Where Do We Go From Here?

The wrath of Imelda has left Houston to deal with some serious questions about rebuilding and displacing groups of people. Where do we go from here?

We’re at the crossroads, my dear
Where do we go from here?

After Imelda, I’m afraid we have to start having a serious conversation about the future of Houston.

Look at this list:

  • Memorial Day Flood – May 2015
  • Tax Day Flood – April 2016
  • Hurricane Harvey – August 2017
  • Tropical Storm Imelda – September 2019

Catastrophic floods are coming to Houston at an unprecedented clip, and it’s only a matter of time before parts of city will be underwater again.

Maybe you won’t go, maybe you’ll stay
Oh I know I’m gonna miss you either ways
It’s such a lonely road

The Houston Chronicle published an article asking if it’s worth staying in Houston after these floods. Personally, I not sure I would want to stay in Houston if my home flooded during two or more of the events above. The problem is how do you identify the areas that need to be closed permanently, and then how can you force people to stop rebuilding and/or forcing them from their homes.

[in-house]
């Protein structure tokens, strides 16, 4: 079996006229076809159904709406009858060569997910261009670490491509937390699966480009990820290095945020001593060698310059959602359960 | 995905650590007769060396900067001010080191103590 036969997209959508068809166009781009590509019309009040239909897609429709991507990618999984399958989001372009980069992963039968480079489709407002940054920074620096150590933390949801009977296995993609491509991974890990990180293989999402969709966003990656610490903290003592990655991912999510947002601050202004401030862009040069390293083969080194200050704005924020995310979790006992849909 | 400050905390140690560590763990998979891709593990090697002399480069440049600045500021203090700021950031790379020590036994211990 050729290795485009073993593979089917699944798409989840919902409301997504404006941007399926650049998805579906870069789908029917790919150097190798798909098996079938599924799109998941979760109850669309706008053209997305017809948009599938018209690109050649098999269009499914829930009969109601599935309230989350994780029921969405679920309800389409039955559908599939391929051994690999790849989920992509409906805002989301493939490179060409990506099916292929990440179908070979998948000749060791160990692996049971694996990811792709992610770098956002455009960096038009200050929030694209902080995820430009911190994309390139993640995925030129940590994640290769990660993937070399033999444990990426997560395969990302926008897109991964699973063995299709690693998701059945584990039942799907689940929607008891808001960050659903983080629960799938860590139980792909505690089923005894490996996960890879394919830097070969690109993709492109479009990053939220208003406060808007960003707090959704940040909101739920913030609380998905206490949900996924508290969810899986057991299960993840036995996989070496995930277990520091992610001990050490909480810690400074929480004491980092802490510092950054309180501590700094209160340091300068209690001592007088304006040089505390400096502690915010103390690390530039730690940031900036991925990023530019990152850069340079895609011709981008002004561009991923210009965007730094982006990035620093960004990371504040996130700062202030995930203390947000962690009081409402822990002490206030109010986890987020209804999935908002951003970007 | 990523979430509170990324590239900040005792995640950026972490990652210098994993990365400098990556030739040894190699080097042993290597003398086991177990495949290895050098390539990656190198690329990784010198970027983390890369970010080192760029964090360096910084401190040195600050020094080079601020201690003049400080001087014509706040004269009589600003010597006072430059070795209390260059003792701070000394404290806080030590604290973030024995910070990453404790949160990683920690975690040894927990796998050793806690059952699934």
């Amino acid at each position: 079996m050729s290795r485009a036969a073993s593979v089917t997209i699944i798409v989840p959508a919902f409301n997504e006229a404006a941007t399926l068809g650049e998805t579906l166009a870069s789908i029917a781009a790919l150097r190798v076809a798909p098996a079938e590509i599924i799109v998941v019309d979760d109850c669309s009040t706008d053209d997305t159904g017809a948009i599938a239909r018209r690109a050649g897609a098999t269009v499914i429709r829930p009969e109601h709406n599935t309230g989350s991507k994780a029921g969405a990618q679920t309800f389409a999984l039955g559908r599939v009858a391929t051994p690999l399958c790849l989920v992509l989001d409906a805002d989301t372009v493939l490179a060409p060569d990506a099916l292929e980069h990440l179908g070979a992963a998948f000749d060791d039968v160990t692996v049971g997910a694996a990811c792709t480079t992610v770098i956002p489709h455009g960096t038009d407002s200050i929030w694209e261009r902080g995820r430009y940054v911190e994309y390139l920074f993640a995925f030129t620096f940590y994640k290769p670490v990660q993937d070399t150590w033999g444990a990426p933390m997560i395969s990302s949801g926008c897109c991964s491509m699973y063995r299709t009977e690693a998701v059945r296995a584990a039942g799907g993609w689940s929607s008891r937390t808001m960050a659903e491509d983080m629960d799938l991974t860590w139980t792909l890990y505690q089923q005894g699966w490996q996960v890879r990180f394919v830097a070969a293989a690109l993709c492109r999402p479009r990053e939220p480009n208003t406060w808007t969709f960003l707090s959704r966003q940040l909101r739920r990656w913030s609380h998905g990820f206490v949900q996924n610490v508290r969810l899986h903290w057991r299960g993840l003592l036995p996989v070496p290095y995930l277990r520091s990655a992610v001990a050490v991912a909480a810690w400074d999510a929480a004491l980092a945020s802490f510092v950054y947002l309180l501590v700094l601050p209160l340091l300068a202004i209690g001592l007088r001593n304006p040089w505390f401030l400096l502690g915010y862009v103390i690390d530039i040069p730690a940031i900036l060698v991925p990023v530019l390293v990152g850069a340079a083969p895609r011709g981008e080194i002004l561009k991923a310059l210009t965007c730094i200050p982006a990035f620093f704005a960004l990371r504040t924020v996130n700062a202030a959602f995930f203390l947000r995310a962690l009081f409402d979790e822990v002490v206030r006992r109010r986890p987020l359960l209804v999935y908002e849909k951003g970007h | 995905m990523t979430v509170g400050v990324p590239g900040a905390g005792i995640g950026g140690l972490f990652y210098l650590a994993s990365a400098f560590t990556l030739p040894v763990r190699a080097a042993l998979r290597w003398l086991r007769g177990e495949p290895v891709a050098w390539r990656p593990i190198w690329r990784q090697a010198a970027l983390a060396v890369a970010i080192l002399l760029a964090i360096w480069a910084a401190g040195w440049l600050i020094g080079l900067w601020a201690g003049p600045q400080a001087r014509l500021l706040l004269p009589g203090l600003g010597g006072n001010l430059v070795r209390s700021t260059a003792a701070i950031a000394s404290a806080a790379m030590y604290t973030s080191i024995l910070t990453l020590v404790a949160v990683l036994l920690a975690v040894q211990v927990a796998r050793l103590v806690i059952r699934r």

The easiest way to pick a fight with a Texan is to threaten their land.

Where do we go from here?
All I can do is, follow the tracks of my tears

That is nothing to say of the particularly troubling realities of relocating heavily flooded neighborhoods like Meyerland. Meyerland has long been the proverbial home of Houston’s Jewish community. It has been wrecked by all of the aforementioned floods, and has led to a “loss of faith” within our Jewish communities.

But even if we believe the best solution is to close off large parts of Meyerland, how do we also protect the Jewish community, and everything it does for all Houstonians?

This is only part of the greater conversation about how Houston must respond to future flood events. In the cases of the Memorial and Tax Day floods, it’s not clear there is much that can be done to prepare. However, in the case of tropical storms and hurricanes, I feel it may be necessary to start shutting down the city ahead of such events. I know it may seem ridiculous, and it would most certainly result in the occasional false alarm, but think about the alternative.

I was talking to a friend about Imelda. Her son was trapped, but very safe at his school. She wasn’t worried about him, but she felt an acute anxiety about the idea of not being able to reach her child.

What if things had been worse? What if children had been trapped late into the evening or over night? What about this?

I refuse to believe needlessly keeping children home in the face of a storm threat is worse than putting children in this or similar danger.

It will take considerable thought and consideration, but it needs to happen. After all, putting the safety and well being of our citizens is the most Houstonian act of all.

Where do we go from here?
All I can do is, follow the tracks of my tears